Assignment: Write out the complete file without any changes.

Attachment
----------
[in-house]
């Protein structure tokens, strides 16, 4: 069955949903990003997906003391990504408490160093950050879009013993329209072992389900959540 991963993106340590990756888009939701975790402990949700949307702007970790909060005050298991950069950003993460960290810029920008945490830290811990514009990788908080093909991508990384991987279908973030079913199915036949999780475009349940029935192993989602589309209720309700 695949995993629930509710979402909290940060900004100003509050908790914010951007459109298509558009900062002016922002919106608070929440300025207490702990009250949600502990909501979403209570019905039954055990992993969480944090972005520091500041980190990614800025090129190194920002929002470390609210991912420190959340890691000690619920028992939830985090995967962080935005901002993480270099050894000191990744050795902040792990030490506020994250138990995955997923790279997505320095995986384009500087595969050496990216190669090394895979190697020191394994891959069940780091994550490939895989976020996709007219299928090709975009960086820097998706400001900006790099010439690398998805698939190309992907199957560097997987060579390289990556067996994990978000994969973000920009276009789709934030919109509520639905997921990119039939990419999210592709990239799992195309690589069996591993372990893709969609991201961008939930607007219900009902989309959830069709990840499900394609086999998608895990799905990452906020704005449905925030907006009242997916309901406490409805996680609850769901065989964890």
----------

[in-house]
């Protein structure tokens, strides 16, 4: 069955949903990003997906003391990504408490160093950050879009013993329209072992389900959540 991963993106340590990756888009939701975790402990949700949307702007970790909060005050298991950069950003993460960290810029920008945490830290811990514009990788908080093909991508990384991987279908973030079913199915036949999780475009349940029935192993989602589309209720309700 695949995993629930509710979402909290940060900004100003509050908790914010951007459109298509558009900062002016922002919106608070929440300025207490702990009250949600502990909501979403209570019905039954055990992993969480944090972005520091500041980190990614800025090129190194920002929002470390609210991912420190959340890691000690619920028992939830985090995967962080935005901002993480270099050894000191990744050795902040792990030490506020994250138990995955997923790279997505320095995986384009500087595969050496990216190669090394895979190697020191394994891959069940780091994550490939895989976020996709007219299928090709975009960086820097998706400001900006790099010439690398998805698939190309992907199957560097997987060579390289990556067996994990978000994969973000920009276009789709934030919109509520639905997921990119039939990419999210592709990239799992195309690589069996591993372990893709969609991201961008939930607007219900009902989309959830069709990840499900394609086999998608895990799905990452906020704005449905925030907006009242997916309901406490409805996680609850769901065989964890």